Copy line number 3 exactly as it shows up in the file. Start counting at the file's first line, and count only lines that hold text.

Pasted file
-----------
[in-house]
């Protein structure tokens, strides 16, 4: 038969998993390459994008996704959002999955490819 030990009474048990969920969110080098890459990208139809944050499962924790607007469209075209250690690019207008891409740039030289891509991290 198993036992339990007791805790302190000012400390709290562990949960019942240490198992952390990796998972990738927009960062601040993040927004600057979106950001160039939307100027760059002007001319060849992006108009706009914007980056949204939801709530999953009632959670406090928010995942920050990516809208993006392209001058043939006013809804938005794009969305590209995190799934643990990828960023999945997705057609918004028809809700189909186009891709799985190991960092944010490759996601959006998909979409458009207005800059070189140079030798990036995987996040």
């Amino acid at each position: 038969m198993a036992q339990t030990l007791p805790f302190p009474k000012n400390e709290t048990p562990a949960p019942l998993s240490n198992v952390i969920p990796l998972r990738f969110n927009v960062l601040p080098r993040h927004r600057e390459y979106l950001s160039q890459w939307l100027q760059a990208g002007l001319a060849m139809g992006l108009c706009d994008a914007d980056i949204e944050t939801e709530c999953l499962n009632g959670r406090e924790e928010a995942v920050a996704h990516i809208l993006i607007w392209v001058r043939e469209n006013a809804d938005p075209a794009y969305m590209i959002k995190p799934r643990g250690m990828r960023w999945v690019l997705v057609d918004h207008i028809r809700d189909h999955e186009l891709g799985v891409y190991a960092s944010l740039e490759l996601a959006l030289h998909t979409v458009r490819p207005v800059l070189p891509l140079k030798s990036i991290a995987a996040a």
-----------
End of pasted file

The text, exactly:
């Amino acid at each position: 038969m198993a036992q339990t030990l007791p805790f302190p009474k000012n400390e709290t048990p562990a949960p019942l998993s240490n198992v952390i969920p990796l998972r990738f969110n927009v960062l601040p080098r993040h927004r600057e390459y979106l950001s160039q890459w939307l100027q760059a990208g002007l001319a060849m139809g992006l108009c706009d994008a914007d980056i949204e944050t939801e709530c999953l499962n009632g959670r406090e924790e928010a995942v920050a996704h990516i809208l993006i607007w392209v001058r043939e469209n006013a809804d938005p075209a794009y969305m590209i959002k995190p799934r643990g250690m990828r960023w999945v690019l997705v057609d918004h207008i028809r809700d189909h999955e186009l891709g799985v891409y190991a960092s944010l740039e490759l996601a959006l030289h998909t979409v458009r490819p207005v800059l070189p891509l140079k030798s990036i991290a995987a996040a």